For long holiday tourism has been in the grip of economic thinking and sociological research. On this webpage a more balanced view is maintained on the focal centre of tourists' activities: tourists themselves and their encounter with their holiday destination. Tourists take what is given to them and then turn it into their own ends; it is these ends what is of our primary interest and more than 25 articles on this site are about just that: the tourists' tourism.

Under the heading "Tourism" a new article has been added on Climate Change (July, 2020)

and also under the heading "Tourism" I have added a new article about Phenomenology and Tourism (Feb. 2020).


The Experience in tourism

The Experience

     The intake and processing of ImpCal produces an experience. This processing does not take place within seconds; to the contrary, it may take up to weeks to assimilate impressions, to sort out data in one’s memory and to apply criteria through one’s referential framework. One of the reasons is that a person absorbs impulses (ImpCal) using many senses simultaneously. To sort out the material and forge it into an experience simply takes some time, because our two brain hemispheres work differently.

     What an experience really is within the framework of tourism is a matter of psychology. In general we can state that the holiday experience first concerns the moment of living an experience, whereby later certain personal values are added together with images, smells or other intake through the senses (ImpCal), forming a nucleus in our memory to be used subsequently for comparison with other experiences.

     The experience has three functions in tourism:

  1. A recapitulation of the moment of living the experience in the form of images and emotions;

  2. A recording that enables us to compare the experience with expectations and for developing new travel plans;

  3. The comparison with the home environment, which may be viewed differently on the basis of these experiences; the result of this comparison may turn out to be positive or negative for our home environment.

     Based on the ways ImpCal enter the body as described above, we can distinguish a series of experiences resulting from them:

social experiences

spiritual experiences

physical experiences

aesthetic experiences

emotional experiences

audiovisual experiences

gastronomic experiences

cultural experiences

     To what extent do these experiences differ from other experiences in life? To answer this question we can apply two conditions to tourism: in order to “consume” the tourist must first travel to a destination that is different from his home environment and secondly, the consumption has to be based on the voluntary choice of the tourist to live a certain experience. This voluntary choice may be based on the desire for leisure, biological interest, education, anthropological curiosity or any other reason why this person may want to have a holiday, including sports events or wine tasting.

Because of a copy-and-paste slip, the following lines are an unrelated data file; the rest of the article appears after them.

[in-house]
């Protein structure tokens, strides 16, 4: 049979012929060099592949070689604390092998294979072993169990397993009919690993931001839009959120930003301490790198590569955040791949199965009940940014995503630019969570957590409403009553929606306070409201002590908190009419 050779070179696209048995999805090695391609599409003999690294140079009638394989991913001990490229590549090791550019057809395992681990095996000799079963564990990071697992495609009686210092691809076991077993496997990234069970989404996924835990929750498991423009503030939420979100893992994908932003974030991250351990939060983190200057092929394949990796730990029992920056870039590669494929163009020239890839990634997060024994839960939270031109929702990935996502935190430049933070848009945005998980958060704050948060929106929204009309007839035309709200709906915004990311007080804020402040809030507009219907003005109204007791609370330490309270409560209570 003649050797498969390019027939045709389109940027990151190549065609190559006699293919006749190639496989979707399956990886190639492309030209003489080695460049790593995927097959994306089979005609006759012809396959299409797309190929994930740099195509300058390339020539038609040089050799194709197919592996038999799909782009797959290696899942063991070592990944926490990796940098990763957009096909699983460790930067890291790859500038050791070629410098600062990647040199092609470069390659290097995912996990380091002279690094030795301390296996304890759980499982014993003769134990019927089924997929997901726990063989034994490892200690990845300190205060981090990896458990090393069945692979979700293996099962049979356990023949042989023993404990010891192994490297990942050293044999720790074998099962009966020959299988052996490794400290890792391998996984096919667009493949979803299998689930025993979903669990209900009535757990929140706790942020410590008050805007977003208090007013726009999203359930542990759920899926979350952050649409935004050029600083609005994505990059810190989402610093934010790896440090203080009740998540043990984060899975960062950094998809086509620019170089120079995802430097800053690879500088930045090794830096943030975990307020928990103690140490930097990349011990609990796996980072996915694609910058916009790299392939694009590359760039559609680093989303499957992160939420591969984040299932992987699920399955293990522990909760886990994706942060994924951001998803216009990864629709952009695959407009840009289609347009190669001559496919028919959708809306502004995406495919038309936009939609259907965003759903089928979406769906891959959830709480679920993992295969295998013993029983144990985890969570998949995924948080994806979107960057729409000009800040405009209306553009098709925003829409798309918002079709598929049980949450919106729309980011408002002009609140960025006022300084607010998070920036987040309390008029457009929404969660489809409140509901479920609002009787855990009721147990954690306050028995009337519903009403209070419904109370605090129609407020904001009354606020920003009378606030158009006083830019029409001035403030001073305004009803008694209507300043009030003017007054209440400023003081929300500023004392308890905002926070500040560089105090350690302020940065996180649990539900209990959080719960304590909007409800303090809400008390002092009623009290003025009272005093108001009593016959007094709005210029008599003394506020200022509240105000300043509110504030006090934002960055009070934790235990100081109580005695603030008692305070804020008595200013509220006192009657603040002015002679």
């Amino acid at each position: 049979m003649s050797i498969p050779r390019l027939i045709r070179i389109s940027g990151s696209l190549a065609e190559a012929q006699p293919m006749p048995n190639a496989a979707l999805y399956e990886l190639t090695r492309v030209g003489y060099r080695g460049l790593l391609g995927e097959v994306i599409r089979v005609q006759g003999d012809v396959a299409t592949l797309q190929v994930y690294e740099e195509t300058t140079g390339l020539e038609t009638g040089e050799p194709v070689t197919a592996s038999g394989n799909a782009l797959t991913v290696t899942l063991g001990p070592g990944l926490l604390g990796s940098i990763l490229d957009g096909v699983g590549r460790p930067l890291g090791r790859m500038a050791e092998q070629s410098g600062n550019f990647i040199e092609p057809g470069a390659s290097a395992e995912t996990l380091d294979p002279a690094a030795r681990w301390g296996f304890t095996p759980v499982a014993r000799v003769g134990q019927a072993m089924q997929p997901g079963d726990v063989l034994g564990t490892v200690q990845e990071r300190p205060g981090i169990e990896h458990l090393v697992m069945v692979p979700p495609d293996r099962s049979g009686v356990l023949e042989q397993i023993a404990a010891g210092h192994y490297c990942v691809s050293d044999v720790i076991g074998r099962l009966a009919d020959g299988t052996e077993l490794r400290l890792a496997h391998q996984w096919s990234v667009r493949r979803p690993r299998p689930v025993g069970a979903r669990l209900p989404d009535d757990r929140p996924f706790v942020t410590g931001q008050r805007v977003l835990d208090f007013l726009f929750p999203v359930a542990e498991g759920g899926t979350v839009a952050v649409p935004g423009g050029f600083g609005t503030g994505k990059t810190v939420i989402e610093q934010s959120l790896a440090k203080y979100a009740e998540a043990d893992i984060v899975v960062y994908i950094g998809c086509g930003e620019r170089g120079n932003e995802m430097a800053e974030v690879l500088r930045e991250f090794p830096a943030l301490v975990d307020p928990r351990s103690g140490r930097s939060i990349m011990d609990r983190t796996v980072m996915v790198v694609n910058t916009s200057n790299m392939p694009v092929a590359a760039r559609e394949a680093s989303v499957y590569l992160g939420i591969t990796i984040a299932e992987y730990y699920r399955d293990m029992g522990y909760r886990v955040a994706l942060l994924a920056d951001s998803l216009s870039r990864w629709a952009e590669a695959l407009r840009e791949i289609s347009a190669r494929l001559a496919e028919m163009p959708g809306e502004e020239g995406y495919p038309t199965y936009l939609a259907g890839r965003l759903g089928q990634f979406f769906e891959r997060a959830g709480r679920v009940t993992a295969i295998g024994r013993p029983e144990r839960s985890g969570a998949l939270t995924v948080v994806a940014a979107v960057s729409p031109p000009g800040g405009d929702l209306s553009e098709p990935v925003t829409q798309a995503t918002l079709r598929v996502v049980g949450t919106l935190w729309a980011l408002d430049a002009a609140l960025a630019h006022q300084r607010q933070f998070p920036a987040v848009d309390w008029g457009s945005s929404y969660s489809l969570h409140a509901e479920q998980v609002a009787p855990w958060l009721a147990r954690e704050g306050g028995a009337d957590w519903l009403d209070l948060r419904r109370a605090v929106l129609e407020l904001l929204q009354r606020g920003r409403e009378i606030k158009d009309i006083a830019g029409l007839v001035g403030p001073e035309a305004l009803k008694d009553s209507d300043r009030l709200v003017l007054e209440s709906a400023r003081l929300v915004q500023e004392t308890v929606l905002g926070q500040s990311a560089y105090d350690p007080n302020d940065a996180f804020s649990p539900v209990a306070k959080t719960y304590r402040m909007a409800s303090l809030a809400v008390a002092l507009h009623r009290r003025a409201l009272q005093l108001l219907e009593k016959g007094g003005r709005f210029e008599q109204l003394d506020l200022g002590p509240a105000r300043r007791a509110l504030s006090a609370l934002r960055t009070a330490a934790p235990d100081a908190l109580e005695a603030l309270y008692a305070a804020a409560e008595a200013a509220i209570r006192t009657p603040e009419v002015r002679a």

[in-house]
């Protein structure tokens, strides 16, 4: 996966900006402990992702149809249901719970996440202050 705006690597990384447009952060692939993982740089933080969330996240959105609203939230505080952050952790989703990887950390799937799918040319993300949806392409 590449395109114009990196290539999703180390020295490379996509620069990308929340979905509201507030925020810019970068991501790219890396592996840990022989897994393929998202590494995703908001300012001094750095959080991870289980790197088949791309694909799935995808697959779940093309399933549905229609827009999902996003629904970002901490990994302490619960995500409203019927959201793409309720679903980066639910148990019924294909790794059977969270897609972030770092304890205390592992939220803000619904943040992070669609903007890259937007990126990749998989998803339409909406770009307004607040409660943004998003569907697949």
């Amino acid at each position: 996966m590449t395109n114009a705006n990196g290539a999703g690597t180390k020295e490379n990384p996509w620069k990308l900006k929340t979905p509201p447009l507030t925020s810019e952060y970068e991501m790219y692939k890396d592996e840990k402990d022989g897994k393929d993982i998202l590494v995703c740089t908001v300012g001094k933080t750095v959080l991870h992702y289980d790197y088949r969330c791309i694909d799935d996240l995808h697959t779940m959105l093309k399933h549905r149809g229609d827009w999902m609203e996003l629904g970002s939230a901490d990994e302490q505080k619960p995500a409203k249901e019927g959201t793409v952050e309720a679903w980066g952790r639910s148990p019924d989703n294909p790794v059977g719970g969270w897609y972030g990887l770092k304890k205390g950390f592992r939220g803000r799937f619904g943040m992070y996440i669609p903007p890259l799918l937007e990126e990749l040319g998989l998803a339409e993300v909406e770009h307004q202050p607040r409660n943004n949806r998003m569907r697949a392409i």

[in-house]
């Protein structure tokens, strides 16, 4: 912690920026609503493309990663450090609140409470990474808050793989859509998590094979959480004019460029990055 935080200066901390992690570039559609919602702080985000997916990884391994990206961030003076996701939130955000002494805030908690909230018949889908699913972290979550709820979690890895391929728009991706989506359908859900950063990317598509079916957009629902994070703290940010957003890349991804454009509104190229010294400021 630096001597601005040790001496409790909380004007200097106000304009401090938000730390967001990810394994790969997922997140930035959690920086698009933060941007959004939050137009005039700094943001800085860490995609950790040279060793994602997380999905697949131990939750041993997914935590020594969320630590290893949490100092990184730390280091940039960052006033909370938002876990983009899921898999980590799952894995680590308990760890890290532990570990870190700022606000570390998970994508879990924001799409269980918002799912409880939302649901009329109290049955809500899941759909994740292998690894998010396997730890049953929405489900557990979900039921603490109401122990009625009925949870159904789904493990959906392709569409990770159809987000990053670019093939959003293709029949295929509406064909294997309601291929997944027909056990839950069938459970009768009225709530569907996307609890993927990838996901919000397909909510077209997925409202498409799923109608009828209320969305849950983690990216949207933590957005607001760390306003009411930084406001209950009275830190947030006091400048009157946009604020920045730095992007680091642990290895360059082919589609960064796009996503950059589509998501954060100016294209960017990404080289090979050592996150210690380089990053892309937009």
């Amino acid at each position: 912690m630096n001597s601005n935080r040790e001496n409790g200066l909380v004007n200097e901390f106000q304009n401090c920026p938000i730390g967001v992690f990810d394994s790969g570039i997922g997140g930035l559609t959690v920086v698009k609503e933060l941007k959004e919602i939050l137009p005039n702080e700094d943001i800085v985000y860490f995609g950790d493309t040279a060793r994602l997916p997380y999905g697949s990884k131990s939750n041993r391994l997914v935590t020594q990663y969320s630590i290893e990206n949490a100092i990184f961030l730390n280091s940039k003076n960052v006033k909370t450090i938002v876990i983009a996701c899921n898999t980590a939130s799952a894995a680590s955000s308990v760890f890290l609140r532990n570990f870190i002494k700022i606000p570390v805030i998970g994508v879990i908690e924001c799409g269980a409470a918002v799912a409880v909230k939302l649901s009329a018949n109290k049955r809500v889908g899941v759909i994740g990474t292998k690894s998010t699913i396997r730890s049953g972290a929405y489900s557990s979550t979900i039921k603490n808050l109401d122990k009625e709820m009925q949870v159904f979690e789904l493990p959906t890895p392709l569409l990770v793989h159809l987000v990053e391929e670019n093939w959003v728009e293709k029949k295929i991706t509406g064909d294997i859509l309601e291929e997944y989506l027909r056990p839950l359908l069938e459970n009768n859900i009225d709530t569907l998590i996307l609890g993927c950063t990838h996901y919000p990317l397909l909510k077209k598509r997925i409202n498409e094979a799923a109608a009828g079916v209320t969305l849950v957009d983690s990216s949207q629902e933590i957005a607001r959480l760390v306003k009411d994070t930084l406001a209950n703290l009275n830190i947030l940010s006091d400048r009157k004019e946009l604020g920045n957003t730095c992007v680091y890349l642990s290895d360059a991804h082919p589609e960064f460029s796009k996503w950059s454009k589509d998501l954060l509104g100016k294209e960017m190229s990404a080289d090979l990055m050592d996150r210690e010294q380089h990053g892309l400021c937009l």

There are many types of experiences and there are many ways to achieve them. For example, there are the gastronomic experiences. The need for daily food may be a simple one, but in tourism this issue is more complicated than it looks, since the tourist wants to eat something different from what he is used to eating at home. The tourist wants to have something typical from the area, but it shouldn’t be too unusual; the meal must still appeal to what the tourist is used to, otherwise he may lose his appetite. A gastronomic experience therefore contains a cultural element. Not only does the palate need to be satisfied, the same holds true for the ear: the rumbling of a volcano, the pandemonium of a tropical forest, bird songs or a concert are all ImpCal sources, leading to beautiful, impressive or scary experiences.

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Public transport – on the photograph in India – is a sure way of having social experiences with the locals.

 

     Another story involves socio-cultural experiences. On one hand we are talking about contact with a local population, and on the other hand about the observation of that population’s cultural expressions. The latter has to be interpreted in a broad sense: it is about local architecture, the colour of houses, the layout of a village or town, the shops and what they sell, and how people are dressed. It also concerns religious expressions in churches or temples, and even in the streets. It is about the cultural heritage made visible through museums, in homes, on the street, via books or photographs, and so on. Simply observing how other people live and have lived may be a source of ImpCal intake through a number of senses during a certain period, which may be forged together into one single experience. It may refer to simple things: the image of a woman carrying a bucket of water on her head walking at a gently swinging pace; it may concern complex matters, such as the mystique of a Buddhist ceremony. The sensation of absorbing a certain atmosphere is therefore one that involves all the senses during a certain lapse of time in forming a complete picture, often referred to as the atmosphere of a place.